Telecoms & IT

Smartphone Showdown

Rise of Chinese smartphone firms

hinese smartphone vendors are claiming a considerable share of the global market, threatening long-established brands. But is affordability enough to win new customers in Europe?

It is a deeply democratic characteristic of free markets that no business, company, or brand, is guaranteed an indefinite stay at the top. The free market is a harsh mistress with no qualms about showing the exit door to once-great companies. Nowhere is this more observable than in the case of smartphone manufacturers.

The names of the top handset manufacturers in the 1990s would not ring any bells in a modern teenager’s ears. Even companies such as Nokia, Motorola, Sony Ericsson, and Alcatel, which ruled the market back in the early 2000s, are now either out of business or nowhere near the top in terms of their market share.

As such, it would be unwise to assume that today’s great smartphone manufacturers would receive a different treatment by the market. The arrival of the Android boom, platform sharing in hardware architecture, and the shift toward minimalist designs have put an end to the exclusiveness of smartphone manufacturing, and a number of Chinese original equipment manufacturers (OEM) have risen to the occasion.

Chinese handsets, once dismissed as cheap and low-end, are beginning to turn a few heads. According to the IDC, a market intelligence firm, three of the top five smartphone makers in 2Q2018 were Chinese.

With a market share of 15.9%, Huawei claimed the second slot after Samsung, which is still the world’s leading smartphone vendor, owning 21% of the global market. Apple (12.1%) took the third slot, and it is followed by two other Chinese consumer electronic firms, Xiaomi (9.5%) and OPPO (8.6%). The remaining 32.9% of the global market for smartphones is supplied by a mix of other vendors including Chinese brands such as Lenovo, ZTE, OnePlus, and Vivo.

It would be unfair to assume that Chinese vendors are only up there because of their economy class lineups and their dominance in emerging markets, as Huawei—and to some extent, Xiaomi—seem to have a high level of sophistication in their products and brand image, while offering high-end smartphones in mature markets such as the GCC region and Western Europe.

As of October 2018, Huawei had a market share of 15.5% in Western Europe, with its flagship device, Huawei P20 Pro, offering features on par with Apple’s and Samsung’s flagship handsets. Indeed, many consumer electronic reviewers would admit that Huawei is currently offering the best technology that money can buy for half the price demanded by Apple and Samsung.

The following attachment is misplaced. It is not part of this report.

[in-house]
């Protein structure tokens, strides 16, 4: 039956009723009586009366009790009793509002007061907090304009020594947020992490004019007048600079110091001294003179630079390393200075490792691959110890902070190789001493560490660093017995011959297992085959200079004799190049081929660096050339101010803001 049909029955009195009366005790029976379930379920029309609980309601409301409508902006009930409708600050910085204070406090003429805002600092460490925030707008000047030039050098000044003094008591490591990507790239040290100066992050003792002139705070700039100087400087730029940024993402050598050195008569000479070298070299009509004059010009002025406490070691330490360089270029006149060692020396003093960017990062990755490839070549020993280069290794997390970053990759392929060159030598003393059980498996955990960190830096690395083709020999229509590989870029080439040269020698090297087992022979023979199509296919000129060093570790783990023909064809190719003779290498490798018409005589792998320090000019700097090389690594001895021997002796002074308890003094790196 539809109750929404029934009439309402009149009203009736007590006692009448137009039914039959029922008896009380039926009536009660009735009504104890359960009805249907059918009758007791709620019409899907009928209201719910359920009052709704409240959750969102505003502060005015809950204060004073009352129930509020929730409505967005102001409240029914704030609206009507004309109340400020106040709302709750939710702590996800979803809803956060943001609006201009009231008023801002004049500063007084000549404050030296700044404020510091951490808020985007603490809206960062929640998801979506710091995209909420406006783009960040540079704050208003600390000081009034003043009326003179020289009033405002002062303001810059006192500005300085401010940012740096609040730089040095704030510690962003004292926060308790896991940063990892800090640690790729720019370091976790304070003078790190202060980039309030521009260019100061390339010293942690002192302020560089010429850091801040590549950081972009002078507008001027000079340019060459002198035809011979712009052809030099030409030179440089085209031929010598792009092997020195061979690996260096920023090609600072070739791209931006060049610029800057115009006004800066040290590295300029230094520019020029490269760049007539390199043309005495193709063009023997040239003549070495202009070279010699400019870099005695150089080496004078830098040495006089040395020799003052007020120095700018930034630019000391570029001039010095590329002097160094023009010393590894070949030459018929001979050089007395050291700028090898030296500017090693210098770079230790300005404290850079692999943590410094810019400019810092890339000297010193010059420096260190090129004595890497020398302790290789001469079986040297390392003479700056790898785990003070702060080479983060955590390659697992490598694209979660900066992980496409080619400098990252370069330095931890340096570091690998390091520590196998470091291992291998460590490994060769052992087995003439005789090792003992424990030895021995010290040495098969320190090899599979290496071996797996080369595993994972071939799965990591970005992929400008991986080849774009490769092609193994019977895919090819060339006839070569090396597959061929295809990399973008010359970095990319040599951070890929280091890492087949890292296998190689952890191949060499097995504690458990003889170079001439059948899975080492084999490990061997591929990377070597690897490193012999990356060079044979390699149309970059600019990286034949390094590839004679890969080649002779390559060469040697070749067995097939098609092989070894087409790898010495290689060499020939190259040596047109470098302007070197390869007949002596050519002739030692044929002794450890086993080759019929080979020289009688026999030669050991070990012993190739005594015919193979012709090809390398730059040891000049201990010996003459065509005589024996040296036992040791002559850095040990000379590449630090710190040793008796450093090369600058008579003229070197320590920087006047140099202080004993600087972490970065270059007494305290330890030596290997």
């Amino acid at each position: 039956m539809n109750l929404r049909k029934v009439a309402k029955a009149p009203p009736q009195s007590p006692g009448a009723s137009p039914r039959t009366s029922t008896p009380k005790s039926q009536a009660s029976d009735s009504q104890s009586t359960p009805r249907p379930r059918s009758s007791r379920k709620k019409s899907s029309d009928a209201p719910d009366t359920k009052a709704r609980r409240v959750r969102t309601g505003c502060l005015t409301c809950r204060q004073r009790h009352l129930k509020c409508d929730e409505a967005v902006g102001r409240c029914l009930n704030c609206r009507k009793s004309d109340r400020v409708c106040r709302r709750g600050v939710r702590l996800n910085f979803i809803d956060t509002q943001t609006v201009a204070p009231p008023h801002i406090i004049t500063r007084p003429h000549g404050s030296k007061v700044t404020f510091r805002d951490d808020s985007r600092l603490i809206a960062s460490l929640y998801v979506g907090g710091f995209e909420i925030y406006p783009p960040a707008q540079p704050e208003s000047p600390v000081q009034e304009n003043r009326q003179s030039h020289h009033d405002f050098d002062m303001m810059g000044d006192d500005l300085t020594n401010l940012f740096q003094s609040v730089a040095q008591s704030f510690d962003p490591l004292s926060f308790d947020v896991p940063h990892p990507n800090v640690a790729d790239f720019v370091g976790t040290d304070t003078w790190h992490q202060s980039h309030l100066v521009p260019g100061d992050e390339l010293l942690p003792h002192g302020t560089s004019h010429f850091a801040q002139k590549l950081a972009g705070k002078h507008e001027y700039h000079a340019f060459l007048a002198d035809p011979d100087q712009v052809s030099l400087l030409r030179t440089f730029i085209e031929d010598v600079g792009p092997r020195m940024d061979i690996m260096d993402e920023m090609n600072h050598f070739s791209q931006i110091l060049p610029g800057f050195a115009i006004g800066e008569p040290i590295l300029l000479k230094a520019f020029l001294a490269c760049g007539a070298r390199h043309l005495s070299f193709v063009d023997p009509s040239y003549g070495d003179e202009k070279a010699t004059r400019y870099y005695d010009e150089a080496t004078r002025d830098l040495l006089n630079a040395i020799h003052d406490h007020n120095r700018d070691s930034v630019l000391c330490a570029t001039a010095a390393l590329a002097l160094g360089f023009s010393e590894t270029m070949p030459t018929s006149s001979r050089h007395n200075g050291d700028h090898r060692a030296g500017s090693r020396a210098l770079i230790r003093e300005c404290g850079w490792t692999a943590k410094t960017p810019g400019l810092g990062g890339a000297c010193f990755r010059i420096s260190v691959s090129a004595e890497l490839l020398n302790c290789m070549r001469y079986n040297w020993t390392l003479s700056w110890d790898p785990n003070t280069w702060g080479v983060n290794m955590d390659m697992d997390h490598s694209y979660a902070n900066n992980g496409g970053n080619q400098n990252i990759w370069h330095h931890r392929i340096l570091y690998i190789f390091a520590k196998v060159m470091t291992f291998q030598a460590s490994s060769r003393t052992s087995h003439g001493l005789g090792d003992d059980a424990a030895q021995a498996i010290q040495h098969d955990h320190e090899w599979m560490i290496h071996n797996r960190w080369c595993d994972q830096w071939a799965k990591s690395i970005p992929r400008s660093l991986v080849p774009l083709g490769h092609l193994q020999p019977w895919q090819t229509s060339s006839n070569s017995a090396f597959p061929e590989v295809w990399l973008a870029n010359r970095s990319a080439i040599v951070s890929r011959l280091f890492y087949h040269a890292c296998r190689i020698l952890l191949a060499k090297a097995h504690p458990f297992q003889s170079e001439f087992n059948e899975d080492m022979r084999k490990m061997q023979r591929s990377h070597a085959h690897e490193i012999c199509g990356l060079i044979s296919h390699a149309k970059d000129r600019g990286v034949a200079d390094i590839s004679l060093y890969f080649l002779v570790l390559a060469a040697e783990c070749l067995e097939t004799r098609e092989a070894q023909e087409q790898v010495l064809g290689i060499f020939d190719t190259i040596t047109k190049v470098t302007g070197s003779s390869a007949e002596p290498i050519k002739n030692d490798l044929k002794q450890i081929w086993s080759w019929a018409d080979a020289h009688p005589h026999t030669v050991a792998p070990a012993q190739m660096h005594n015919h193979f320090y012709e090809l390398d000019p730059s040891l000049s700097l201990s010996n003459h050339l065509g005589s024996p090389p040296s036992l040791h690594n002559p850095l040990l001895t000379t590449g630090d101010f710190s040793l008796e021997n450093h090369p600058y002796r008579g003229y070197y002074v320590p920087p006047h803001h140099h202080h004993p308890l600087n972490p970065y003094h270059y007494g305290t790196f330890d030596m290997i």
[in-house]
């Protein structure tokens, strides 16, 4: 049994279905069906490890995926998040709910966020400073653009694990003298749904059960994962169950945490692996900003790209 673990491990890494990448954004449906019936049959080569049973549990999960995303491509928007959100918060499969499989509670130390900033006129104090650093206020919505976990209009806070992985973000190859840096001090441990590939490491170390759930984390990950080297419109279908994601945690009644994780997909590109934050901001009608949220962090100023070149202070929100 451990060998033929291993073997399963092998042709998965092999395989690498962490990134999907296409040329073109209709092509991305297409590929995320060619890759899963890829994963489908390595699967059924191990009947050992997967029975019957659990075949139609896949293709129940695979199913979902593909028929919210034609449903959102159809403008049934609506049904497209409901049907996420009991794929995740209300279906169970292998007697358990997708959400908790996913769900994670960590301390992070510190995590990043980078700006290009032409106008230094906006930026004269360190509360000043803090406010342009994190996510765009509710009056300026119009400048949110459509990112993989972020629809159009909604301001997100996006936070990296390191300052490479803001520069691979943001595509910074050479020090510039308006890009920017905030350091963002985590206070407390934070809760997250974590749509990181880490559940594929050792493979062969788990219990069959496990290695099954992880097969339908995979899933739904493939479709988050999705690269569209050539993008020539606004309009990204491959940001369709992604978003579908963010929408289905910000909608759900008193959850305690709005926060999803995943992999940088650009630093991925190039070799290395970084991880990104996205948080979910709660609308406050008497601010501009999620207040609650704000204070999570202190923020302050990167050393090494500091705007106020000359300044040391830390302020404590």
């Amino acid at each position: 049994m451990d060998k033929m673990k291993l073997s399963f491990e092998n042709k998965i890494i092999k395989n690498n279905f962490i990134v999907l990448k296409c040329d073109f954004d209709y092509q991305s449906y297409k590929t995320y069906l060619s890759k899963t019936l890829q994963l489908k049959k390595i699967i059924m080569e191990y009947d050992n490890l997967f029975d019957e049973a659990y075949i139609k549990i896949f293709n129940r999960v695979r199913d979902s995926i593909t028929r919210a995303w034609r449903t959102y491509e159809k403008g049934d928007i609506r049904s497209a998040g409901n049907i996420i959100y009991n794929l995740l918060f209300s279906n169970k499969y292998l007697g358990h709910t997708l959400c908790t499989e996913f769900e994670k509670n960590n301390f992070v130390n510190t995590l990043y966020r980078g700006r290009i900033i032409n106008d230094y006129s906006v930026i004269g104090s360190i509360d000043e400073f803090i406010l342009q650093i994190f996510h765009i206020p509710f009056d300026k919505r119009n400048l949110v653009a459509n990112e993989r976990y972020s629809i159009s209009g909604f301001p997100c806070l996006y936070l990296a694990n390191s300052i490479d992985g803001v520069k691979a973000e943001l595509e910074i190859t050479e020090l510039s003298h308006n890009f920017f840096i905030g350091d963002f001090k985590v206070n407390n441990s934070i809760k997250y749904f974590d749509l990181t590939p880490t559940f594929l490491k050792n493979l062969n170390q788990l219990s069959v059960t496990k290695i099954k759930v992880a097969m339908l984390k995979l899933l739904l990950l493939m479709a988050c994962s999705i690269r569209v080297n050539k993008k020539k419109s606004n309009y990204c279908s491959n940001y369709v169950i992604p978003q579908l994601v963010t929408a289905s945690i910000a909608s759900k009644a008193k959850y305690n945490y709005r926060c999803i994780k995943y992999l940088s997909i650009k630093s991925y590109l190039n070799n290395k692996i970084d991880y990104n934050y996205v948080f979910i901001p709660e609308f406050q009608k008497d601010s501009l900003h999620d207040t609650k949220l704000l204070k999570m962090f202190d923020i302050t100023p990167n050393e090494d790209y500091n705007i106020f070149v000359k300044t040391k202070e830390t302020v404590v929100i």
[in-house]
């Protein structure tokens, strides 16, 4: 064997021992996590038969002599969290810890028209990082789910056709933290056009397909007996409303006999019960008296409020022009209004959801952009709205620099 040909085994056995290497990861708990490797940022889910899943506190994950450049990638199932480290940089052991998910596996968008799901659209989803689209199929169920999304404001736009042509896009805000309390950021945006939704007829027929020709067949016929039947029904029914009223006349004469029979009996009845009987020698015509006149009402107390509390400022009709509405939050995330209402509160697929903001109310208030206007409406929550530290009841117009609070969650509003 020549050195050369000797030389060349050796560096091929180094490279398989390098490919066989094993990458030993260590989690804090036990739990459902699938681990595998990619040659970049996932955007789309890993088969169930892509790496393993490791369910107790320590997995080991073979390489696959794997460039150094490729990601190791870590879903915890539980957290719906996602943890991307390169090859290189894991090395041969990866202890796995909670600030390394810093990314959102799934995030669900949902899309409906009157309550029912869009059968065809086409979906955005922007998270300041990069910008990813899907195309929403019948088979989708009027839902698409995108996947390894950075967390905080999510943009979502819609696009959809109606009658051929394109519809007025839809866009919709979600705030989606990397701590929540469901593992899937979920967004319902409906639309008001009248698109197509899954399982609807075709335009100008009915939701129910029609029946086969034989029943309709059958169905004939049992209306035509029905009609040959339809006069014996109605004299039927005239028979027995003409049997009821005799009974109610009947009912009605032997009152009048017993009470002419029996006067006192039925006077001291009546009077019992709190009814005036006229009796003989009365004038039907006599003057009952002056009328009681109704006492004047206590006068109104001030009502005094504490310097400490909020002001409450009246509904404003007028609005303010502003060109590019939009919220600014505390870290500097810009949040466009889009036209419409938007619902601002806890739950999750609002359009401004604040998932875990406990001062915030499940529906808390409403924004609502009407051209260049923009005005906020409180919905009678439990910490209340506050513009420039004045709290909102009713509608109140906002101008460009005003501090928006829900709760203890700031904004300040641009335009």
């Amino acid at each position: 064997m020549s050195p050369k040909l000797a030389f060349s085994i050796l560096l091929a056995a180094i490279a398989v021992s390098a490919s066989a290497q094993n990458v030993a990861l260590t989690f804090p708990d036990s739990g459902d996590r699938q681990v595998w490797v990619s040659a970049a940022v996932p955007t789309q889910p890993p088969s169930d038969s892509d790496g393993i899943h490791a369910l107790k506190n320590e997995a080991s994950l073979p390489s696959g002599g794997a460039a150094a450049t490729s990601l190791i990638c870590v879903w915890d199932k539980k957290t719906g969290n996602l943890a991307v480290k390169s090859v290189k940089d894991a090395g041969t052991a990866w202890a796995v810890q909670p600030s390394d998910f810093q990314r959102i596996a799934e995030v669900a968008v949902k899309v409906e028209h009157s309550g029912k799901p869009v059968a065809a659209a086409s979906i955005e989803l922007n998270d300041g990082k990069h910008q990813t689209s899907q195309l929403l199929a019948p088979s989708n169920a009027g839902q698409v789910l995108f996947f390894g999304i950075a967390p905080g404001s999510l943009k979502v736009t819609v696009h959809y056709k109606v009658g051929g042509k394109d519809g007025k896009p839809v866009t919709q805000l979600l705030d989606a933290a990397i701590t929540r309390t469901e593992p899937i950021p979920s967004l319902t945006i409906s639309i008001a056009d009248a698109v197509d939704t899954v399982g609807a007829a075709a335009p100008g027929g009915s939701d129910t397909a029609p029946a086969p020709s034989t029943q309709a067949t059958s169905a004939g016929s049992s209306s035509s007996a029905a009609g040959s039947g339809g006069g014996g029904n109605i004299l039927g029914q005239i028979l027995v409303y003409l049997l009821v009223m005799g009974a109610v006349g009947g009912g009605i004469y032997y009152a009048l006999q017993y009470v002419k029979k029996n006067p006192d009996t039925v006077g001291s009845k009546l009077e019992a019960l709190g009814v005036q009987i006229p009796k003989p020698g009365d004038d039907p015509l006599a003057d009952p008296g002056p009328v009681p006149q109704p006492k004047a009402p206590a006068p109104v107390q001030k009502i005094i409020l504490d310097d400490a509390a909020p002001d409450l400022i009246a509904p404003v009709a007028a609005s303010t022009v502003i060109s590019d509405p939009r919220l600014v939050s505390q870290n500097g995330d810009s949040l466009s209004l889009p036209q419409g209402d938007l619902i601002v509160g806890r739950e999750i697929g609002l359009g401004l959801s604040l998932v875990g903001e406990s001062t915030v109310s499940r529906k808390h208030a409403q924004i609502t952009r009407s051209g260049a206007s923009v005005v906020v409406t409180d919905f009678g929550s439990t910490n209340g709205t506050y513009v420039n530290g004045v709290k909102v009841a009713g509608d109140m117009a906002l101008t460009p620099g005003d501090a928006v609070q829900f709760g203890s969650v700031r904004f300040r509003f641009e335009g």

After Huawei, which was the first Chinese smartphone manufacturer to go international, Xiaomi is creating another success story. From near-absolute anonymity in 2013, the company has worked its way up to the fourth slot in the global market for smartphones. What is more, having conquered the markets of China and India, Xiaomi has set its sights on Europe.

After holding its first global launch event in Madrid on 24 July, 2018, Xiaomi officially announced its entrance to France’s market in May 2018 during separate launch event. The Chinese handset manufacturer has secured a market share of approximately 4% in the continent as of November 2018, which is quite a feat in a saturated market.

Although Chinese devices are practically unbeatable in the mid-range market, where the pragmatist customer wants to get the maximum features at a minimal price, the dynamics of European markets are rather different. Xiaomi cannot solely rely on playing the affordability card if it wants to be taken seriously in Europe’s market, where concepts such as brand prestige, brand image, and brand loyalty actually matter.

For better or worse, modern marketing has succeeded in establishing the belief that commodities such as smartphones have metaphysical qualities in addition to the earthly functions they perform. In a world where phones have turned into totems of belonging to certain social classes and clubs, with some going as far as achieving a cult status, Huawei and Xiaomi need to pay more attention their brand personalities.